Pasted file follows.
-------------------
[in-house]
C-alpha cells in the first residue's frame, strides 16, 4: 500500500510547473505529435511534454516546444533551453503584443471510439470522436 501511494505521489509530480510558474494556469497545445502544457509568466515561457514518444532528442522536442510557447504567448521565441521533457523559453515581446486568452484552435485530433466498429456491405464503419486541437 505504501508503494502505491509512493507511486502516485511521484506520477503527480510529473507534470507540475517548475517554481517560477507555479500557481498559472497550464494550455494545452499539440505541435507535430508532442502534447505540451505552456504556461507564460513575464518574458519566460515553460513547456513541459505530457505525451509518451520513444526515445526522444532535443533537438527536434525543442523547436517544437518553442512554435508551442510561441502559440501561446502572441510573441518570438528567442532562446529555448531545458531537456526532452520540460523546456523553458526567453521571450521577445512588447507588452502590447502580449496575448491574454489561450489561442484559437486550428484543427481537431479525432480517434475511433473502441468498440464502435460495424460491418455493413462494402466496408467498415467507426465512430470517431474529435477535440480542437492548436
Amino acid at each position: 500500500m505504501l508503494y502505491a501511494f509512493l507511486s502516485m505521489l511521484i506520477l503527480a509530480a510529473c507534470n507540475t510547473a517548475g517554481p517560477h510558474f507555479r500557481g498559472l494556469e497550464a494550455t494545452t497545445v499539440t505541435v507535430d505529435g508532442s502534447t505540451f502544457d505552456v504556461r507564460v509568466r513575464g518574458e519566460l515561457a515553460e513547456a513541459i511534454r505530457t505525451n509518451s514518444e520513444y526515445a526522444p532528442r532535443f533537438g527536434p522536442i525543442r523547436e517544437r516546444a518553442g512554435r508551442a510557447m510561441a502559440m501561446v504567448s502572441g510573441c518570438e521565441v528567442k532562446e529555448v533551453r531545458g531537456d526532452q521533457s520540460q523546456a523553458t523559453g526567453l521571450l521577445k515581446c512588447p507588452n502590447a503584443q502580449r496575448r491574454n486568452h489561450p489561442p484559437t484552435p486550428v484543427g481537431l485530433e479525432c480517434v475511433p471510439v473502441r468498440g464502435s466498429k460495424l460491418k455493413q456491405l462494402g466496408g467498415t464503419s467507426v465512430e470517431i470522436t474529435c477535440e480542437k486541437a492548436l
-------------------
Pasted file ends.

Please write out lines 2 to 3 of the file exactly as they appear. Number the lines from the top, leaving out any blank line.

C-alpha cells in the first residue's frame, strides 16, 4: 500500500510547473505529435511534454516546444533551453503584443471510439470522436 501511494505521489509530480510558474494556469497545445502544457509568466515561457514518444532528442522536442510557447504567448521565441521533457523559453515581446486568452484552435485530433466498429456491405464503419486541437 505504501508503494502505491509512493507511486502516485511521484506520477503527480510529473507534470507540475517548475517554481517560477507555479500557481498559472497550464494550455494545452499539440505541435507535430508532442502534447505540451505552456504556461507564460513575464518574458519566460515553460513547456513541459505530457505525451509518451520513444526515445526522444532535443533537438527536434525543442523547436517544437518553442512554435508551442510561441502559440501561446502572441510573441518570438528567442532562446529555448531545458531537456526532452520540460523546456523553458526567453521571450521577445512588447507588452502590447502580449496575448491574454489561450489561442484559437486550428484543427481537431479525432480517434475511433473502441468498440464502435460495424460491418455493413462494402466496408467498415467507426465512430470517431474529435477535440480542437492548436
Amino acid at each position: 500500500m505504501l508503494y502505491a501511494f509512493l507511486s502516485m505521489l511521484i506520477l503527480a509530480a510529473c507534470n507540475t510547473a517548475g517554481p517560477h510558474f507555479r500557481g498559472l494556469e497550464a494550455t494545452t497545445v499539440t505541435v507535430d505529435g508532442s502534447t505540451f502544457d505552456v504556461r507564460v509568466r513575464g518574458e519566460l515561457a515553460e513547456a513541459i511534454r505530457t505525451n509518451s514518444e520513444y526515445a526522444p532528442r532535443f533537438g527536434p522536442i525543442r523547436e517544437r516546444a518553442g512554435r508551442a510557447m510561441a502559440m501561446v504567448s502572441g510573441c518570438e521565441v528567442k532562446e529555448v533551453r531545458g531537456d526532452q521533457s520540460q523546456a523553458t523559453g526567453l521571450l521577445k515581446c512588447p507588452n502590447a503584443q502580449r496575448r491574454n486568452h489561450p489561442p484559437t484552435p486550428v484543427g481537431l485530433e479525432c480517434v475511433p471510439v473502441r468498440g464502435s466498429k460495424l460491418k455493413q456491405l462494402g466496408g467498415t464503419s467507426v465512430e470517431i470522436t474529435c477535440e480542437k486541437a492548436l